hail mary

With the defeat of vouchers, Memphis Catholic leaders seek charter conversion

PHOTO: Laura Faith Kebede
Memphis Catholic High School in 2016.

With no ability to get public funding through a school voucher program that Tennessee lawmakers have refused to create, the Catholic Diocese of Memphis is turning to another possible avenue: converting a network of schools to charters.

Diocese leaders announced plans this week to close its Jubilee Catholic Schools Network, as well as St. Michael Catholic School, at the end of the 2018-19 school year. The diocese only has enough funding to take the schools through next school year, according to an announcement posted online.

The announcement also said that talks are underway for an existing or new charter network to seek authorization from Shelby County Schools to open new schools in the same locations.

But whether that avenue is open depends on the local district. While diocese leaders said a charter network plans to file a letter of intent by Feb. 1, leaders with Shelby County Schools said Wednesday that the first time they heard from anyone representing Jubilee was soon after the diocese announcement.

Diocese spokesman Vince Higgins told Chalkbeat that board members for the Jubilee network have been leading discussions to gather community interest in creating a new charter network or having an existing one step in.

If that happens, the conversion would be a massive transition involving up to 10 schools that serve more than 1,500 students in pre-K through the 12th grade. Since the charter network would become a public school, the religious education would be eliminated, but many of the staff and students are not Catholic.

Jubilee schools were founded in 1999 to serve students from low-income families. Almost all of the students receive needs-based scholarships, leaving some families to pay as little as $40 per month.

Tapping a voucher program to give families public dollars to pay for private tuition represented a last resort to fill a funding gap left by a shrinking trust fund and declining enrollment. In 2014, the network stood to gain more than $2 million from vouchers if they filled their classroom space. The Jubilee network has about 500 empty seats this year, or one-fourth of its capacity.

But state lawmakers have been reticent to approve a voucher plan. This year, the bill’s main sponsors announced that their proposal was dead before the legislative session even began, sealing the fate of the private Catholic network.

“It’s one of those instances where we saw this was coming, but there was no savior. No one threw a life ring,” Higgins said.

Jubilee was virtually alone among Memphis private schools willing to accept vouchers and administer state tests if the legislature created a program. Many other schools were undecided, some citing the strings attached to receiving taxpayer funds.

Here’s a map of schools affected:

Keeping students safe

Leadership instability atop Chicago schools contributed to mishandling of student sex cases: report

PHOTO: Getty Images

Instability in leadership at Chicago schools — from a revolving door of chief executives to changes in network chiefs — contributed to a gap in oversight that failed to protect student victims of sexual abuse, according to a preliminary report released today.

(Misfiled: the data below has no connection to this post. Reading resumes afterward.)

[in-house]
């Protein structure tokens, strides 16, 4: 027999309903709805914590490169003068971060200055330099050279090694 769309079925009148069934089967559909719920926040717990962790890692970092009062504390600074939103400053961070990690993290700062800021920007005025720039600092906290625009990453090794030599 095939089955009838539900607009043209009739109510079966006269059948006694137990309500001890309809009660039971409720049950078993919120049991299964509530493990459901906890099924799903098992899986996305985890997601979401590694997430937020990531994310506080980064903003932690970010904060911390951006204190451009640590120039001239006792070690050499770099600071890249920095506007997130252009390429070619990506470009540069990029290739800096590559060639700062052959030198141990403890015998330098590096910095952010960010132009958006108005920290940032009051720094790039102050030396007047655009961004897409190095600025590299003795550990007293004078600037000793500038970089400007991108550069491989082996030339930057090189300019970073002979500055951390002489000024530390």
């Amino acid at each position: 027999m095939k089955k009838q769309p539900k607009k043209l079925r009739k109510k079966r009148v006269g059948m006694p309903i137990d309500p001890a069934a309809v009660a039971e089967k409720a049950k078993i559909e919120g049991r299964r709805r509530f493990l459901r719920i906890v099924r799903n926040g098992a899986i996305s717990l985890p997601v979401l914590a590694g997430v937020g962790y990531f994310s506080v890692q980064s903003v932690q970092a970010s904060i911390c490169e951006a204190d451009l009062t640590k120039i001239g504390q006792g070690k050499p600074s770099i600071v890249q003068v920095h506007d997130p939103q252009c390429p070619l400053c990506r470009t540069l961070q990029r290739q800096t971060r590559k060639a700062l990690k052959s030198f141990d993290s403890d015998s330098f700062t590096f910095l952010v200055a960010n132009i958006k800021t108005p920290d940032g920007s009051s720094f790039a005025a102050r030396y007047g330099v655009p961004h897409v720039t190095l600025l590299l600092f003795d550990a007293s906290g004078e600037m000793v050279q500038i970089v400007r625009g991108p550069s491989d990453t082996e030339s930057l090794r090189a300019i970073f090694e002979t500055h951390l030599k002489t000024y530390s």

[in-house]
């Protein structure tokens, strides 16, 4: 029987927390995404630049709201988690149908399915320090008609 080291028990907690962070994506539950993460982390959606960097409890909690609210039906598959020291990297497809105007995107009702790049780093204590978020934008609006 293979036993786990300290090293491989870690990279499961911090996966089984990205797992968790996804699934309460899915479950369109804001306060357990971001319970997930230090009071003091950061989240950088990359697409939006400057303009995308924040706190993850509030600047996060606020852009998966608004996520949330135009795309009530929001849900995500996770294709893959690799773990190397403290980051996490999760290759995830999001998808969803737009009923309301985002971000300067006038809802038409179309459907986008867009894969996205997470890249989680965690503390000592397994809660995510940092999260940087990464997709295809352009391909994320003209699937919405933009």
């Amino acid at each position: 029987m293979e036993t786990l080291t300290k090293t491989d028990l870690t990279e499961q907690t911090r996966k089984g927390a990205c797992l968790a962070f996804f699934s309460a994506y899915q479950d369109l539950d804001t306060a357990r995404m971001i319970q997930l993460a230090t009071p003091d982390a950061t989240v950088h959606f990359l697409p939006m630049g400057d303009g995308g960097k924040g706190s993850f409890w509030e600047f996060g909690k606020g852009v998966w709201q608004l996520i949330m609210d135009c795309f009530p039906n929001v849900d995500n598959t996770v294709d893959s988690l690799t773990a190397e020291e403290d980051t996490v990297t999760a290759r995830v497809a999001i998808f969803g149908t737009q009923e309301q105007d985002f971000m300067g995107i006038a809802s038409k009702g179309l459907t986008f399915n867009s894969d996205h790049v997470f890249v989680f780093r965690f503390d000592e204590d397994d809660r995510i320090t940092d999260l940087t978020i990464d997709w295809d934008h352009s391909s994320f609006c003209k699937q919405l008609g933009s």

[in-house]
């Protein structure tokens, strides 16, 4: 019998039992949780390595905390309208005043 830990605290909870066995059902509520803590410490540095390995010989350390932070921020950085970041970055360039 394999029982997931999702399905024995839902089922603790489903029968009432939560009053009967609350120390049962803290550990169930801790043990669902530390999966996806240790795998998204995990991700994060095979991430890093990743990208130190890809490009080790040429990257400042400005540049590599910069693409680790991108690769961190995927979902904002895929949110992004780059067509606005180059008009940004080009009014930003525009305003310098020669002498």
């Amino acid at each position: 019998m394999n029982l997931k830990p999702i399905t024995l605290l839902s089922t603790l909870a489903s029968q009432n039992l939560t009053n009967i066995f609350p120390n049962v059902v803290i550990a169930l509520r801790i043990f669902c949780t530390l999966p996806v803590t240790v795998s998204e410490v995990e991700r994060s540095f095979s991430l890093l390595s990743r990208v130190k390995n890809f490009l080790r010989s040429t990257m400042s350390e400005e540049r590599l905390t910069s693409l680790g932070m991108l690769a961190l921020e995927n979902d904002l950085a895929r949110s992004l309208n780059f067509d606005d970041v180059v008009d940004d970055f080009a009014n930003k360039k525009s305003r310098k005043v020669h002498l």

“This turnover makes it difficult to instill and maintain productive policies and procedures, stable systems independent of any person, and cultures of compliance,” according to the draft of a report authored by former federal prosecutor Maggie Hickey, who has been hired by Chicago Public Schools to review the district’s handling of sexual misconduct in schools and make policy recommendations.

The report identified “systemic deficiencies…at all levels: in the schools, the networks, the Central Office, and the Chicago Board of Education (Board),” the report reads. “CPS did not collect overall data to see trends in certain schools or across geographies or demographics. Thus, CPS failed to recognize the extent of the problem.”

“While there were policies and procedures about sexual misconduct on the books, employees were not consistently trained on them, and there were no mechanisms to ensure that they were being uniformly implemented or to evaluate their effectiveness.”

A systemic failure to properly address student sexual abuse across the last decade was first revealed in the Chicago Tribune earlier in the summer. In response, the district implemented several measures including conducting new background checks for school staff, removing the principals of two schools, and creating a new Title IX office.

Board of Education President Frank Clark said in a statement that “student safety is the highest priority for the Board, which is why we took immediate action before this preliminary report was completed. We will use this report as a roadmap to build upon the significant steps the district has taken to strengthen safeguards and supports for our students.”

Find the current draft of the report below.

test scores

How did your school perform on TNReady tests? Search here for results

Student's group

Nearly 700 schools – more than 40 percent of schools in Tennessee – improved in student performance across most grades and subjects, according to a state release of 2018 test results. And 88 school districts or 60 percent met or surpassed student growth expectations.

Test score data for every public school in Tennessee was released Thursday by the state Department of Education.

You can search our database below to find out how students in your school performed. The results show the percentage of students in each school who are performing at or above grade level.

Note: The state doesn’t release data for an exam if fewer than 5 percent of students scored on grade level or if 95 percent of students were above grade level. An asterisk signifies that a school’s score falls in one of those two categories.